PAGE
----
Editors note: As part of our coverage of the 21st International AIDS Conference, we are reposting part one of a series from the Seattle Times about the Fred Hutchinson Cancer Research Center’s effort to find an effective HIV vaccine. View the full report here.
He had only a few yards to cross – from the two-room shack he shares with his wife and three kids, past the “spaza” shop where he buys cigarettes for 13 cents apiece, to a slightly bigger shack that serves as a home, tavern, video arcade and meeting room – but he also had worlds to bridge.
Then, the 38-year-old educator with South Africa’s largest HIV activist group, the Treatment Action Campaign, ventured into new territory: a clinical trial that needs 1,500 women across southern and east Africa.
“Antibody mediated prevention study.” Madondile enunciated the words in English, before resuming his talk in Xhosa. “This is an idea of giving people antibodies to see if it can protect them from getting HIV.”
In South Africa, the global epicenter of HIV/AIDS, with roughly 6.5 million people infected, Madondile encouraged his neighbors to sign up – even as he anticipated their concerns. “Number one,” he said, “developed countries wanting to make us guinea pigs.”
It’s that deep-seated fear that Seattle scientists and their South African partners must confront as they work together in an international network of clinics headquartered at the Fred Hutchinson Cancer Research Center on two major HIV trials in Africa.
“It’s like the big secret of Fred Hutchinson,” said Jim Maynard, director of communications and community engagement for the HIV Vaccine Trials Network, known as HVTN. Most people think about cancer when they think about the famed Seattle institution. But since 2000, when the National Institutes of Health formed the network, Fred Hutch has been leading a quest to develop an HIV vaccine – a possible end goal of the antibody study.
What that means, Maynard said, is, “If a vaccine gets approved, it will come out of Seattle.” And HIV wouldn’t just be treated, it could be virtually wiped out, like polio.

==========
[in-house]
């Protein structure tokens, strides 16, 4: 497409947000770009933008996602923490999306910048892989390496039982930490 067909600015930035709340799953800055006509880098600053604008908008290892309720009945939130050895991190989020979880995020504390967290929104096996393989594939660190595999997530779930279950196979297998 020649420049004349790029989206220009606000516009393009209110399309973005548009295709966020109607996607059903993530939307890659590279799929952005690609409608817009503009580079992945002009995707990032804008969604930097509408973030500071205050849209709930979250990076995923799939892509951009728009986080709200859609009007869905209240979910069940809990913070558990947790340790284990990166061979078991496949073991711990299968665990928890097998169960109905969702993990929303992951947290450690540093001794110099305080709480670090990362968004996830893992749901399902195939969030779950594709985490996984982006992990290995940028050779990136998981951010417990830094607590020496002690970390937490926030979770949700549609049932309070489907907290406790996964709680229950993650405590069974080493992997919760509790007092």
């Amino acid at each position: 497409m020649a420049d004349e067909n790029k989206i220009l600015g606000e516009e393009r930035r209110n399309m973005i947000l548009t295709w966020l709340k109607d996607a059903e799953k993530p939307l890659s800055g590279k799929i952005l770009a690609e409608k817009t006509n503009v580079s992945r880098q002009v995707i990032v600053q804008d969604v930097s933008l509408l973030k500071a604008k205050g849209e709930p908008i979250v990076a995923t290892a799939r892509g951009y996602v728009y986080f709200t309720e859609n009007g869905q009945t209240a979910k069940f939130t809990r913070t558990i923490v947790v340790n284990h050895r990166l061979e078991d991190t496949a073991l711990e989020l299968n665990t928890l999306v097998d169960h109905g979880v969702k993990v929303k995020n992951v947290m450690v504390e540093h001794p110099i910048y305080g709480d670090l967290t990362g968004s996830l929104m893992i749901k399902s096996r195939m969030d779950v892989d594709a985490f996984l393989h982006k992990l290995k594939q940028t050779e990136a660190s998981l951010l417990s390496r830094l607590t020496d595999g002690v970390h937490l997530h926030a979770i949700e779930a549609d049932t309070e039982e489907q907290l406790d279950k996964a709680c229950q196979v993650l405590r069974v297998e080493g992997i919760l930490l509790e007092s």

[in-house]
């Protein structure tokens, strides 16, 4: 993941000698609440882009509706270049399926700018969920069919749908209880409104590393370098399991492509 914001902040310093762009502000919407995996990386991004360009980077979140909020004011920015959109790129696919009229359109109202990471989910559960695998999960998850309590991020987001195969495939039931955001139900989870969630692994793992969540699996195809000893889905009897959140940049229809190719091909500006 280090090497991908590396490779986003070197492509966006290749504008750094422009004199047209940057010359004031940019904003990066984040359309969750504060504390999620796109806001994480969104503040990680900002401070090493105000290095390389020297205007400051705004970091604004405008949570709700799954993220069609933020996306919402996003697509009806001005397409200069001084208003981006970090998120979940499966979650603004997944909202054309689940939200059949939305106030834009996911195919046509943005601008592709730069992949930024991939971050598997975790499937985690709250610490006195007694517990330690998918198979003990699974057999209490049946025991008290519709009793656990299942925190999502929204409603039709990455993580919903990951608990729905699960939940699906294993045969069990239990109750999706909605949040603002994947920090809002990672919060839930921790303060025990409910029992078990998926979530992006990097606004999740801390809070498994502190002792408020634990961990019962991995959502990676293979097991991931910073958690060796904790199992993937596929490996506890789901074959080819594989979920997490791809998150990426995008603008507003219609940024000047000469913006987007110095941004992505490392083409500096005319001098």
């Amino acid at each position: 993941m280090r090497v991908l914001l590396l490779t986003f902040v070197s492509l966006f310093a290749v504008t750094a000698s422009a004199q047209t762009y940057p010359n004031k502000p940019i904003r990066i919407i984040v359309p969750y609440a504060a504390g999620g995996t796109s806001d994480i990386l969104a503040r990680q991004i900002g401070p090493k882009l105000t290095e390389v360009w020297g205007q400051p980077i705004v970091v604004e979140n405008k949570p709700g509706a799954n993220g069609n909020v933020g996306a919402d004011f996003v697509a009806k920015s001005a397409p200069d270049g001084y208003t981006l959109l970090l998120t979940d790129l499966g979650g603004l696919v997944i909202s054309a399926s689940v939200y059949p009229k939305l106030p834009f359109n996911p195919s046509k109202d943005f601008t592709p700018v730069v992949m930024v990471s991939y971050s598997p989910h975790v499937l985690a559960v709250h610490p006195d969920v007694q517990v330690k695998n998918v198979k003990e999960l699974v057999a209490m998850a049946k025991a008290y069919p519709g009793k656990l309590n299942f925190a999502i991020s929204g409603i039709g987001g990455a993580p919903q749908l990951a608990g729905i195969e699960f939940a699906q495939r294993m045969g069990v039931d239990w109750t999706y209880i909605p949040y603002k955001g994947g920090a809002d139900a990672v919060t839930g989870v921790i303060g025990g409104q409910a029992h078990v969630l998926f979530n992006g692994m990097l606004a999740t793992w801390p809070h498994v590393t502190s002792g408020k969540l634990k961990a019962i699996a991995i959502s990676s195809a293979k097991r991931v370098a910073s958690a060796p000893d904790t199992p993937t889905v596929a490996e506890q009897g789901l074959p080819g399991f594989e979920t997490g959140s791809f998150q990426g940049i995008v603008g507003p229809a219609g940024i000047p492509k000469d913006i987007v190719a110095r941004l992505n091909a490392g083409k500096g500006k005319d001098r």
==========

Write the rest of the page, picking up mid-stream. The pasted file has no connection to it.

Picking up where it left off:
It’s a big “if.” The past 16 years have seen repeated failure, including the worst-case scenario: One test vaccine appeared to cause a higher incidence of HIV.
The picture changed, however, with a promising trial in Thailand. The network led by Fred Hutch is now trying to build on that breakthrough by conducting trials in the part of the world most devastated by HIV; in South Africa, the virus has spread to nearly a fifth of 15- to 49-year-olds.
But scientific research in Africa carries challenges. An important one: overcoming skepticism, mistrust and cultural barriers that arise when a powerful and rich Western institution comes to the developing world and asks people to put foreign substances into their bodies.
To do that, Fred Hutch can’t “parachute in and say, ‘Hi, we need 4,000 people,’” Maynard said.
Instead, it must build relationships, put itself into the hands of African educators and recruiters such as Madondile – some of the “real heroes” of vaccine research, according to Maynard – who fan out across often impoverished and sometimes dangerous neighborhoods to give out information, allay fears and invite participation.
The people battling HIV include the scientists and doctors working in state-of-the-art labs in Seattle and Cape Town, and the volunteers in South African townships enrolling in clinical trials. (Erika Schultz & Corinne Chin / The Seattle Times)